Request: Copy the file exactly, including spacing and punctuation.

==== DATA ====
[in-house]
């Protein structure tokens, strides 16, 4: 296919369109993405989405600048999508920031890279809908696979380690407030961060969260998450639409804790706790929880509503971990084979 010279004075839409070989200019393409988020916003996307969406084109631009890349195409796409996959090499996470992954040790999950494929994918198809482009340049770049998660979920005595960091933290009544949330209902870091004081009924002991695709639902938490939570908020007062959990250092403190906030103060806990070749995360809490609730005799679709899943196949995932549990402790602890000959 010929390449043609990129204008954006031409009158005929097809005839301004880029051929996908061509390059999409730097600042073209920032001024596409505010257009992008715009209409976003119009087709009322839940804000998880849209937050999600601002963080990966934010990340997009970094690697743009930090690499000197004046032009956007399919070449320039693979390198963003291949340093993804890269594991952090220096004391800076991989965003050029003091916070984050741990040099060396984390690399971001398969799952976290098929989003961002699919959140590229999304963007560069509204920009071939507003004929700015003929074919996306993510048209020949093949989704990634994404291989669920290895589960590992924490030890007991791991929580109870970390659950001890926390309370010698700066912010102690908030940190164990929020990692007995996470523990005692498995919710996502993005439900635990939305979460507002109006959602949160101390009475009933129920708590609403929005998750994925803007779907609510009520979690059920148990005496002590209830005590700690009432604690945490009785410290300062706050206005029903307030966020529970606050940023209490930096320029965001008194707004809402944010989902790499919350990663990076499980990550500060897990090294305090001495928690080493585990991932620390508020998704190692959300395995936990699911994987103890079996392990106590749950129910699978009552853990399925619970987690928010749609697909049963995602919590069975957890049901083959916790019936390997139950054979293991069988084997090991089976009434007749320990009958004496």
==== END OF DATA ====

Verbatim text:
[in-house]
């Protein structure tokens, strides 16, 4: 296919369109993405989405600048999508920031890279809908696979380690407030961060969260998450639409804790706790929880509503971990084979 010279004075839409070989200019393409988020916003996307969406084109631009890349195409796409996959090499996470992954040790999950494929994918198809482009340049770049998660979920005595960091933290009544949330209902870091004081009924002991695709639902938490939570908020007062959990250092403190906030103060806990070749995360809490609730005799679709899943196949995932549990402790602890000959 010929390449043609990129204008954006031409009158005929097809005839301004880029051929996908061509390059999409730097600042073209920032001024596409505010257009992008715009209409976003119009087709009322839940804000998880849209937050999600601002963080990966934010990340997009970094690697743009930090690499000197004046032009956007399919070449320039693979390198963003291949340093993804890269594991952090220096004391800076991989965003050029003091916070984050741990040099060396984390690399971001398969799952976290098929989003961002699919959140590229999304963007560069509204920009071939507003004929700015003929074919996306993510048209020949093949989704990634994404291989669920290895589960590992924490030890007991791991929580109870970390659950001890926390309370010698700066912010102690908030940190164990929020990692007995996470523990005692498995919710996502993005439900635990939305979460507002109006959602949160101390009475009933129920708590609403929005998750994925803007779907609510009520979690059920148990005496002590209830005590700690009432604690945490009785410290300062706050206005029903307030966020529970606050940023209490930096320029965001008194707004809402944010989902790499919350990663990076499980990550500060897990090294305090001495928690080493585990991932620390508020998704190692959300395995936990699911994987103890079996392990106590749950129910699978009552853990399925619970987690928010749609697909049963995602919590069975957890049901083959916790019936390997139950054979293991069988084997090991089976009434007749320990009958004496």